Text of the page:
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I've got a working server with a lot of data on it. I've built a new server that will be lots faster. Both are running x686 code on Debian Squeeze.

A quick test using one of the tables shows that it takes about ten days to load up the output of a simple mysqldump dbname tablename > table.sql mysql dbname < table.sql

Since I have lots of tables with lots of data, this isn't going to work. It would take until Christmas to load them all up.

Is there any way to just copy the binary files that mysqld is using on the first server to the disks on the second and use them without the dump/reload?

If not, are the dump or load options that will get me a two order of magnitude speed improvement?

A typical table has 10 million to 100 million records. Records lengths vary from 100 bytes to 10K bytes per record.

It would be nice to have the old slow server be a replication client of the new fast one, but I think I have to get the data up first.

Thanks

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I wrote an answer based on doing an rsync of an entire /var/lib/mysql folder. I just noticed that you are only copying a table. Is the table InnoDB or MyISAM ? I hope it's MyISAM because my answer cannot be applied to InnoDB. –  RolandoMySQLDBA Aug 19 '12 at 1:15
    
Never mind, just read it again. I think my answer should work on /var/lib/mysql regardless which storage engine is used. –  RolandoMySQLDBA Aug 19 '12 at 1:16
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This question makes me wonder: have you ever tested your backup strategy? What will you do if your original server crashes beyond repair today? –  Jeff Aug 19 '12 at 9:05
    
@jeff, ouch. The answer is no. The longer answer is that we are just getting ready to go from development to production, and this is one of the key questions. –  Pat Farrell Aug 19 '12 at 19:14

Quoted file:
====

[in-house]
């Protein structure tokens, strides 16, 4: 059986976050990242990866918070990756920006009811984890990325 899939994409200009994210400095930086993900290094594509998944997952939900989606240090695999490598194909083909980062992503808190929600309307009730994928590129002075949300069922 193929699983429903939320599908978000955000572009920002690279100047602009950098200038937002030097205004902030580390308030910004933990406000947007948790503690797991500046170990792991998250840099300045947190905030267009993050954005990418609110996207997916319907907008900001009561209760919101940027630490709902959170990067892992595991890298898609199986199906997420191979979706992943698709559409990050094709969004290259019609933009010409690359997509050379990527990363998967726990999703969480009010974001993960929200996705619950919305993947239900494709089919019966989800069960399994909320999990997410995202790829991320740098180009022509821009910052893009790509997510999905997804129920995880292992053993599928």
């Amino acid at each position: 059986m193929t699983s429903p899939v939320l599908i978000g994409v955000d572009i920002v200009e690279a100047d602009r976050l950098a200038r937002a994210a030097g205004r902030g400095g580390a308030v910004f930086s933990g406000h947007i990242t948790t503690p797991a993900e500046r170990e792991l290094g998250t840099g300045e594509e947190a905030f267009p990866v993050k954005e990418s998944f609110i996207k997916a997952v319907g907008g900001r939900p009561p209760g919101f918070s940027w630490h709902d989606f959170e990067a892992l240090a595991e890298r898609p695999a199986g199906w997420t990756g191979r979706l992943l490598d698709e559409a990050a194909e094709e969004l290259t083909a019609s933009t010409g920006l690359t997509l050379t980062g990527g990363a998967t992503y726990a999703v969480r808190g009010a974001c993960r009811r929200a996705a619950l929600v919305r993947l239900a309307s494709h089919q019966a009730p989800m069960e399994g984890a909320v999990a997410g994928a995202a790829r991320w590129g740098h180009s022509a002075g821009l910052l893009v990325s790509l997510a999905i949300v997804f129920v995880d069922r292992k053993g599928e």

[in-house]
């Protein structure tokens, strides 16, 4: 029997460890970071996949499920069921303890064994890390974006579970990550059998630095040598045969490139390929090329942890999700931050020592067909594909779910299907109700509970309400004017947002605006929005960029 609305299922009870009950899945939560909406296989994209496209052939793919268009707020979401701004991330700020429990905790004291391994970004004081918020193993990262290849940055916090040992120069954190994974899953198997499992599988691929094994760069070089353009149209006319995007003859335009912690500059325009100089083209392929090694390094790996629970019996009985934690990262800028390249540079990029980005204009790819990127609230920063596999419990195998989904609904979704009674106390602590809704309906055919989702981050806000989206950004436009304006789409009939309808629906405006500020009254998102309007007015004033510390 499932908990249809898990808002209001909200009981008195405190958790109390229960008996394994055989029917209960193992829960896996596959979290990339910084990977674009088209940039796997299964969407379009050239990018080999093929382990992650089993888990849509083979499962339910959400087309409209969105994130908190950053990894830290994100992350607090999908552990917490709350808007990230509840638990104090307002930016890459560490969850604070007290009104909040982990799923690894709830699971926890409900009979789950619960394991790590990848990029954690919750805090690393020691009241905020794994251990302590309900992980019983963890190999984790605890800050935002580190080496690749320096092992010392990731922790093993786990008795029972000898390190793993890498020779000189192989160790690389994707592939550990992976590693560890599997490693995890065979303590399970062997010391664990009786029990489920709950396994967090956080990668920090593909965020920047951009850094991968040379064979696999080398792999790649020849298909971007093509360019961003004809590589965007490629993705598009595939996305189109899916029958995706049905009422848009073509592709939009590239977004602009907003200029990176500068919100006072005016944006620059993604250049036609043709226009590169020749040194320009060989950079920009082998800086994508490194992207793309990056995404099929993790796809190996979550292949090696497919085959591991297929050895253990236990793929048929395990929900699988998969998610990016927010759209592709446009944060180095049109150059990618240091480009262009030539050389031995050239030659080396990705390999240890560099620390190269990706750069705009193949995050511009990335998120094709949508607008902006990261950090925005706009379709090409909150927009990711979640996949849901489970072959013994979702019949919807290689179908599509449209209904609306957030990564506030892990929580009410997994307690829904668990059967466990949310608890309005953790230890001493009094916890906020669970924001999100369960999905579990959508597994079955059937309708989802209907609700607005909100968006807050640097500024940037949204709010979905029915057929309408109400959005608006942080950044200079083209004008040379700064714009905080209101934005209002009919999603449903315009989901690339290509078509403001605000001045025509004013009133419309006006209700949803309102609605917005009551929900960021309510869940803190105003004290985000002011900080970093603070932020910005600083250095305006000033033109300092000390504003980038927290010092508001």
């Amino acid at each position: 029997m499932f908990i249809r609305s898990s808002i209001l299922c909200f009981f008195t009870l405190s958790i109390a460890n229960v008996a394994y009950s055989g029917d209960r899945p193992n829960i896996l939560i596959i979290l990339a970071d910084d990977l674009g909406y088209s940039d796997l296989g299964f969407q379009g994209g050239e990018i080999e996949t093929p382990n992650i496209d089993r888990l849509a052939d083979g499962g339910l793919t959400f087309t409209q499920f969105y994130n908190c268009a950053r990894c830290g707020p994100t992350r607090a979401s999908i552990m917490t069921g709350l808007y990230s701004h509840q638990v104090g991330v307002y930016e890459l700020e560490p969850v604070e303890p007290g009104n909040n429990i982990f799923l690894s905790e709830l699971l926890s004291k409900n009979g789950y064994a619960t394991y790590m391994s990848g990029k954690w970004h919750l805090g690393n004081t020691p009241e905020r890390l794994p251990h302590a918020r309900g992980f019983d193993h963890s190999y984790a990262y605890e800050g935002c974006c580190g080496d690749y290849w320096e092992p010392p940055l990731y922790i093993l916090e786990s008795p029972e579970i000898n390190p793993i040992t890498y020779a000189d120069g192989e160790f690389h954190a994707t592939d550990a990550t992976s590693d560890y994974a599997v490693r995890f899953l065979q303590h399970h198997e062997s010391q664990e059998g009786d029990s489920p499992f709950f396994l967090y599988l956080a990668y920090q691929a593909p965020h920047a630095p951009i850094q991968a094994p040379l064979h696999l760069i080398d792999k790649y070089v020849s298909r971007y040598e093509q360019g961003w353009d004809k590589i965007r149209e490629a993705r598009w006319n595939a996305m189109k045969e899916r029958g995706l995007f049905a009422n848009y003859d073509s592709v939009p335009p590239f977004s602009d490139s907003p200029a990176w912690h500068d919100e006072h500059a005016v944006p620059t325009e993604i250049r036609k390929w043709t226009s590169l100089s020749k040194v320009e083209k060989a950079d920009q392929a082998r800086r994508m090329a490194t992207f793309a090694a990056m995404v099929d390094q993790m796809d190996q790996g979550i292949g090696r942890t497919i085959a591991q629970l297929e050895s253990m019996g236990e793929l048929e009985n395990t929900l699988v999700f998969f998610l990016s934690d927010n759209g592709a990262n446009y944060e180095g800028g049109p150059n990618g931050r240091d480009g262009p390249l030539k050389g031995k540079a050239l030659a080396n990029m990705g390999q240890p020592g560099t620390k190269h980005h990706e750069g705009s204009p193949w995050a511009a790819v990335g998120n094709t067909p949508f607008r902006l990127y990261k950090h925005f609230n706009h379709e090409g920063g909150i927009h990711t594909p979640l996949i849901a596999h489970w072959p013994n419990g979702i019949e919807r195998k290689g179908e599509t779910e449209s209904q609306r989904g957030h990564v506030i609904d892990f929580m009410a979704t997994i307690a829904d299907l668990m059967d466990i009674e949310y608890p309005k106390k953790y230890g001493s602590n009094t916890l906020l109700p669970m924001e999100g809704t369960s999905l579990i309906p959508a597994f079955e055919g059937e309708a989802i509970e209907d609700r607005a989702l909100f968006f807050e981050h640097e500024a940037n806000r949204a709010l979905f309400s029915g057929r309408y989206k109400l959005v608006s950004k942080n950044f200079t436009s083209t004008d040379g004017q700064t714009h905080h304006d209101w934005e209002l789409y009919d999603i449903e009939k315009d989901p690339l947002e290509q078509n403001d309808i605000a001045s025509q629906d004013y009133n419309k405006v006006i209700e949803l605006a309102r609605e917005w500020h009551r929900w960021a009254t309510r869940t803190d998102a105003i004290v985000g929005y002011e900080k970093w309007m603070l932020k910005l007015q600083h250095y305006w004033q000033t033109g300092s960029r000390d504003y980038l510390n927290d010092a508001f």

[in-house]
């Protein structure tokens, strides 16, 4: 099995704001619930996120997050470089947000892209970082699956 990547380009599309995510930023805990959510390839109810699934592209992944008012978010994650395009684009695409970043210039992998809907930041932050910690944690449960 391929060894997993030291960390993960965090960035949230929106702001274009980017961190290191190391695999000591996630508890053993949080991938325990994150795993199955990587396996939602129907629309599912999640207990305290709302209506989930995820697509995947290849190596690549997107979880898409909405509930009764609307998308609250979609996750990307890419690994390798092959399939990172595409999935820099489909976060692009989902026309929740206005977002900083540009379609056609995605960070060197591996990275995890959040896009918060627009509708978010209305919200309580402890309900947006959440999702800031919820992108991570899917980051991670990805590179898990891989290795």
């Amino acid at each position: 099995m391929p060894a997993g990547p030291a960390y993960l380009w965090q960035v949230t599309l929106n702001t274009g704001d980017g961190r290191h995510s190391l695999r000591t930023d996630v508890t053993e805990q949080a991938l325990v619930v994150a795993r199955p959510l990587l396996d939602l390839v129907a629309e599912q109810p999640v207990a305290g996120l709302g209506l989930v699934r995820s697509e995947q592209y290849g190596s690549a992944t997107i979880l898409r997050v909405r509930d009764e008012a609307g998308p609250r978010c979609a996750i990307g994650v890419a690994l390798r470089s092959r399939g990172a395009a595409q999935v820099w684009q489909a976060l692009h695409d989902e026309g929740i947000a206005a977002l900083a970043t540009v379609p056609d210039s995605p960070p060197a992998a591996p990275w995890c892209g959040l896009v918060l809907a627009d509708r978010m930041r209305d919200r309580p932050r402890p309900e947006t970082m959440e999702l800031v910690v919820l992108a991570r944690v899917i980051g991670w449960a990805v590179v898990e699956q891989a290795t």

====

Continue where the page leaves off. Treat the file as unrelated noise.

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2 Answers 2

The question essentially equals this one: "what is a fast backup + recovery method for MySQL". This is because setting up MySQL replication is essentially taking a backup of some sorts, and opening it on another machine (and then syncing the slave with the master, which is a simple operation).

So it boils down to the fact mysqldump is too slow for you (makes sense). I've just answered the same here, but here are the highlights:

  • Percona Xtrabackup is a common and tested (and free) backup tool. It is of interest to you if you're using InnoDB since it makes a hot backup of the InnoDB tablespace, with small impact on the running server. The resulting backup reflects the time at which the backup process ended, which means shorter initial lag for your slave.

  • File system snapshots, via filesystems such as ZFS, or via LVM, or otherwise disk based snapshots, are all good solutions. Some (LVM in particular) making for more load than others.

What's common to the above solutions is that they make for a binary backup, not a logical one.

For your next question - yes. You can use MyDumper, which makes for a multithreaded backup (complemented by the multithreaded MyLoader tool). This backup is logical, and uses mysqldump internally, concurrently. It is typically a few times faster than standard mysqldump.

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Thanks. A "few times faster" is not going to be enough, I need 100 times or more. I'll look at Xtrabackup. Gotta say that the website is not terribly clear. –  Pat Farrell Aug 18 '12 at 19:45
    
I've not found that the speed of mysqldump is a big problem. I can dump all the tables in a few hours. Speeding that up would be cool and nice, so I'll look at MyDumper. But the real problem is that loading the data back is 1000 or more times slower than dumping. –  Pat Farrell Aug 18 '12 at 19:53
    
You're most probably better off with Xtrabackup or file system snapshot, then. –  Shlomi Noach Aug 19 '12 at 3:24
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Under normal circumstances I would recommend setting up parallel mysqldumps ( Mysql backup strategies? ). However, it will be ineffective an against gigantic tables. Why ?